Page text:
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Nanowires Key to Future Transistors, Electronics

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heterostructure nanowire

Researchers have grown nanowires with sharply defined layers of silicon and germanium, offering better transistor performance.

Credit: Purdue University / Seyet LLC

A major discovery by researchers at Purdue University; the University of California, Los Angeles; and IBM has brought the enablement of future ultrasmall transistors and more powerful computer chips using semiconducting nanowires a step closer to reality. The researchers have determined how to produce nanowires with sharply defined layers of different materials or heterostructures, in this case silicon and germanium.

Conventional transistors are manufactured on flat, horizontal silicon plates, while silicon nanowires are "grown" vertically. The vertical orientation could make it possible to fit more transistors on a chip, says Purdue professor Eric Stach.

The researchers first heated and melted particles of a gold-aluminum alloy in a vacuum chamber and then pumped in silicon gas so that the silicon would precipitate and form wires. Each wire was capped with a liquid gold-aluminum bead, and then the temperature was lowered to induce solidification of the caps, allowing the direct deposit of germanium onto the silicon. With the provision of such a heterostructure, a germanium gate can be created in each transistor.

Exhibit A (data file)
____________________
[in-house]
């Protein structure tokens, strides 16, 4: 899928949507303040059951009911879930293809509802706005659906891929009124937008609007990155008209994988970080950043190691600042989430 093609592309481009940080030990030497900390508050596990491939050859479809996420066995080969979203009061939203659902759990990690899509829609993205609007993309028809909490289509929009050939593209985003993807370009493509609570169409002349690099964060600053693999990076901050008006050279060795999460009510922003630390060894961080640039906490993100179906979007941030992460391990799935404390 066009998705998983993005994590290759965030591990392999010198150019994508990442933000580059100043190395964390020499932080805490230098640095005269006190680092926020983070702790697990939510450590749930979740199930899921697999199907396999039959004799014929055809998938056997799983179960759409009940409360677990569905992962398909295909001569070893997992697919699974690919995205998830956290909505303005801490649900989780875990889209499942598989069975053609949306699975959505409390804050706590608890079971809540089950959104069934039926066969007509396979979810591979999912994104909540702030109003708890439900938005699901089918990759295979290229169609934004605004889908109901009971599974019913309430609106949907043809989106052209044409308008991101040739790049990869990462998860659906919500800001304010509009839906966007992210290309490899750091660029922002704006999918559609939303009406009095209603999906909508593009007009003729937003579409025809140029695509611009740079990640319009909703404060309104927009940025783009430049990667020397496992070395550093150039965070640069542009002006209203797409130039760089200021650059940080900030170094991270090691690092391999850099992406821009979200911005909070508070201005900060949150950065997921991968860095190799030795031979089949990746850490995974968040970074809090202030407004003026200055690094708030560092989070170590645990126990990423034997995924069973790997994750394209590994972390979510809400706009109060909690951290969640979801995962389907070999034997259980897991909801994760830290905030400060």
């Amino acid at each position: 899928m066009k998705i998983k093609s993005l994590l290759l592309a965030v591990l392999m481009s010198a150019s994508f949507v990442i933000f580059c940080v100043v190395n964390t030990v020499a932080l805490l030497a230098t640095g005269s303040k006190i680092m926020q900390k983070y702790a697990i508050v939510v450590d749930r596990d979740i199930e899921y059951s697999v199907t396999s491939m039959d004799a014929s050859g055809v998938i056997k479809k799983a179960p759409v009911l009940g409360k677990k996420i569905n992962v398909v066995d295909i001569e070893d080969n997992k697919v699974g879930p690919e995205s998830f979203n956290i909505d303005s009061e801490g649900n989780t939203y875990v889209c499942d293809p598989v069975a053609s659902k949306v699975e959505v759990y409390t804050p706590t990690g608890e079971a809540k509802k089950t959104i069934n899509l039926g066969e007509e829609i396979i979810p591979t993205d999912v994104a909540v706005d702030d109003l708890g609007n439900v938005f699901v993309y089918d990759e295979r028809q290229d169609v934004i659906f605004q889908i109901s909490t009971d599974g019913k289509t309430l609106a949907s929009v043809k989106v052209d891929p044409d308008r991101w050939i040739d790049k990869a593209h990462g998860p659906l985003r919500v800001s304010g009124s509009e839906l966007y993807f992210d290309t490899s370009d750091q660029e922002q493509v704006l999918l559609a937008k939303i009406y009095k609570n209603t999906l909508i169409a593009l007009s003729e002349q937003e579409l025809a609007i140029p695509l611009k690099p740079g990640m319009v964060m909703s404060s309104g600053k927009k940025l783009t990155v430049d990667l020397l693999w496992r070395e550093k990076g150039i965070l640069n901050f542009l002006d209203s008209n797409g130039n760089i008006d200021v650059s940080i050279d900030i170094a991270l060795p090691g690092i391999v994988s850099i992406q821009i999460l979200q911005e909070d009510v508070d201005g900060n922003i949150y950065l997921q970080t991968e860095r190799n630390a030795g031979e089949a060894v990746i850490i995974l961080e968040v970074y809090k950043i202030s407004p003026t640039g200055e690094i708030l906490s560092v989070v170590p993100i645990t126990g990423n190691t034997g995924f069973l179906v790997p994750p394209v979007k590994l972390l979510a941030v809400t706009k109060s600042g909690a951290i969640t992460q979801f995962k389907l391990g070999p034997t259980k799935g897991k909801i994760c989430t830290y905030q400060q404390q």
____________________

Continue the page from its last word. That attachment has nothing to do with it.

The shrinkage of electronic devices made of conventional silicon-based semiconductors in order to continuously upgrade computing performance is becoming increasingly difficult to accomplish, and Stach speculates that the physical limits of silicon transistors will be reached within five to 10 years. Nanowire-based transistors are a potential solution to this problem.

From Purdue University News
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